Somewhere Only We Know

by JIN

Disclaimers: I don’t own Vin or Josiah, but I love them anyway.

Comments: A small vignette that came to me out of the blue after hearing a song with the same title. This is an epilogue to one of my favorite episodes, Penance.

Josiah gave a contented sigh as he rode along the meandering stream. The air was crisp and cool; just the right amount of breeze fluttering the fall leaves and lifting the hair off his forehead. It felt good and right, all of this, and he knew he’d made the best decision at last.

Steeling a sideways glance at his partner, he noted that Vin seemed to be enjoying the fine view and uncommonly beautiful weather as much as he was. There was a tension to the way Vin sat in the saddle, though, and Josiah felt a measure of guilt at that. Was he wrong to pass on this burden to Vin?

Yes and no, for no matter that this wasn’t Vin’s problem, Vin’s burden to bear, he was the best choice to walk in Josiah’s shoes should the need ever arise. And Tanner could’ve said ‘no’; Josiah had made that perfectly clear. Vin wouldn’t turn him down though, and Josiah knew that, so maybe in a way, he had forced this on his friend.

It was almost funny, Vin’s reaction when Josiah approached him. Tanner had looked at him at once dumb-founded and fearful and maybe a little awed that Josiah had entrusted him with such responsibility. Josiah was still a bit surprised himself. He never thought he would trust anyone so completely. But now that the choice had been made and the torch passed, so to speak, he knew, he just knew it was the right thing to do.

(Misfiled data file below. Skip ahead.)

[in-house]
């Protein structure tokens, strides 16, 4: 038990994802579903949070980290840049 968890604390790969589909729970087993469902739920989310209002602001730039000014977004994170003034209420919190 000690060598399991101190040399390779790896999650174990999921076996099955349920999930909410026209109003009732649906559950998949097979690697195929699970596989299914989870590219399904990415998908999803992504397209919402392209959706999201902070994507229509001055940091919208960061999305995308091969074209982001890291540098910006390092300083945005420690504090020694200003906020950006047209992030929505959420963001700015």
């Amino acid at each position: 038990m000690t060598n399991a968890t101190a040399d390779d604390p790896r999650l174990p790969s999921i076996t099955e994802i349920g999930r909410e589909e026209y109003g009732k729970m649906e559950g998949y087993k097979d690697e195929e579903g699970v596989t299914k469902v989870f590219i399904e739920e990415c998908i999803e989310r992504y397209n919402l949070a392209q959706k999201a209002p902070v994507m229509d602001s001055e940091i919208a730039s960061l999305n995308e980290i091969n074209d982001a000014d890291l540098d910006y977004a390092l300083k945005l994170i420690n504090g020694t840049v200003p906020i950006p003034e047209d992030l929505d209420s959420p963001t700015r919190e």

They didn’t tell the others about it. Vin had kept his promise not to let on why or what or who held Josiah’s heart in Vista City. So this morning when they left, it was uneventful and not even particularly noted by the others.

Josiah had approached Chris at breakfast and merely stated, “I’ve asked Vin to do me a favor in Vista City. Should be gone a few days, a week at most.”

Chris had looked curious, but he’d only nodded in response and mumbled, “Watch your backs.”

Trust--an amazing and humbling thing--and Josiah hoped his appreciation showed in his eyes, if not in the simple tip of his hat as he left. He’d found Vin waiting for him outside the saloon, saddled and ready and willing . . . and he was humbled again.